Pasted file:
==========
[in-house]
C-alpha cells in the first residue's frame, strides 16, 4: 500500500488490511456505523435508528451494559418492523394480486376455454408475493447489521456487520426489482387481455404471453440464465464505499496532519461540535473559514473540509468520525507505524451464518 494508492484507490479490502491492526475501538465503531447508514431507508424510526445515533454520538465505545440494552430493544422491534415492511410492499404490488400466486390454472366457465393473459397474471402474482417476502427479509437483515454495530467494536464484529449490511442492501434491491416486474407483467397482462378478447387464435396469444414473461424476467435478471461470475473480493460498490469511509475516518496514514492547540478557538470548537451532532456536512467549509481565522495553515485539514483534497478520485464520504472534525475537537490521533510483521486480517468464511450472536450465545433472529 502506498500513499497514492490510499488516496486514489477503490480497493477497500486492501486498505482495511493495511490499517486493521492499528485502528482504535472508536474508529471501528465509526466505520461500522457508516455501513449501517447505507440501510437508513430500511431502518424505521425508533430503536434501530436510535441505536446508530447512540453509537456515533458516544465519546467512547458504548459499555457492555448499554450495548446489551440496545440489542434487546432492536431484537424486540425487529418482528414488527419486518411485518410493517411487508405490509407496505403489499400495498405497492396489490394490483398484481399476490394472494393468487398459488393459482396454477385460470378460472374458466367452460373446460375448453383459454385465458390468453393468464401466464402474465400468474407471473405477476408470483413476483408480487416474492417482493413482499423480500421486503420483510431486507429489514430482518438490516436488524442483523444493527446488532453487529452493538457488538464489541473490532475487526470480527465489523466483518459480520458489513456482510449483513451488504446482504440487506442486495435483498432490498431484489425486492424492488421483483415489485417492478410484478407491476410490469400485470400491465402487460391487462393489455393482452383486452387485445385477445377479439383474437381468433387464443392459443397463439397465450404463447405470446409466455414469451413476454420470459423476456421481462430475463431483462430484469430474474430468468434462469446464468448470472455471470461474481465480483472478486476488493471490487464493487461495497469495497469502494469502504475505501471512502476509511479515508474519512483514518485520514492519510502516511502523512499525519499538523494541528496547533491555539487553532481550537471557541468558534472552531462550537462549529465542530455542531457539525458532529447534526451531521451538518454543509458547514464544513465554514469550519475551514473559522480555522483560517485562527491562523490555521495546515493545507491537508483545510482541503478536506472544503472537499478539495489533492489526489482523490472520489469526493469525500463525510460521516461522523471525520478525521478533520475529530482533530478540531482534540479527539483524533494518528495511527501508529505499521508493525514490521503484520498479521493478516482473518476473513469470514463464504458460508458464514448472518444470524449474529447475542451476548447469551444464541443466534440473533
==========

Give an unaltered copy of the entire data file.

[in-house]
C-alpha cells in the first residue's frame, strides 16, 4: 500500500488490511456505523435508528451494559418492523394480486376455454408475493447489521456487520426489482387481455404471453440464465464505499496532519461540535473559514473540509468520525507505524451464518 494508492484507490479490502491492526475501538465503531447508514431507508424510526445515533454520538465505545440494552430493544422491534415492511410492499404490488400466486390454472366457465393473459397474471402474482417476502427479509437483515454495530467494536464484529449490511442492501434491491416486474407483467397482462378478447387464435396469444414473461424476467435478471461470475473480493460498490469511509475516518496514514492547540478557538470548537451532532456536512467549509481565522495553515485539514483534497478520485464520504472534525475537537490521533510483521486480517468464511450472536450465545433472529 502506498500513499497514492490510499488516496486514489477503490480497493477497500486492501486498505482495511493495511490499517486493521492499528485502528482504535472508536474508529471501528465509526466505520461500522457508516455501513449501517447505507440501510437508513430500511431502518424505521425508533430503536434501530436510535441505536446508530447512540453509537456515533458516544465519546467512547458504548459499555457492555448499554450495548446489551440496545440489542434487546432492536431484537424486540425487529418482528414488527419486518411485518410493517411487508405490509407496505403489499400495498405497492396489490394490483398484481399476490394472494393468487398459488393459482396454477385460470378460472374458466367452460373446460375448453383459454385465458390468453393468464401466464402474465400468474407471473405477476408470483413476483408480487416474492417482493413482499423480500421486503420483510431486507429489514430482518438490516436488524442483523444493527446488532453487529452493538457488538464489541473490532475487526470480527465489523466483518459480520458489513456482510449483513451488504446482504440487506442486495435483498432490498431484489425486492424492488421483483415489485417492478410484478407491476410490469400485470400491465402487460391487462393489455393482452383486452387485445385477445377479439383474437381468433387464443392459443397463439397465450404463447405470446409466455414469451413476454420470459423476456421481462430475463431483462430484469430474474430468468434462469446464468448470472455471470461474481465480483472478486476488493471490487464493487461495497469495497469502494469502504475505501471512502476509511479515508474519512483514518485520514492519510502516511502523512499525519499538523494541528496547533491555539487553532481550537471557541468558534472552531462550537462549529465542530455542531457539525458532529447534526451531521451538518454543509458547514464544513465554514469550519475551514473559522480555522483560517485562527491562523490555521495546515493545507491537508483545510482541503478536506472544503472537499478539495489533492489526489482523490472520489469526493469525500463525510460521516461522523471525520478525521478533520475529530482533530478540531482534540479527539483524533494518528495511527501508529505499521508493525514490521503484520498479521493478516482473518476473513469470514463464504458460508458464514448472518444470524449474529447475542451476548447469551444464541443466534440473533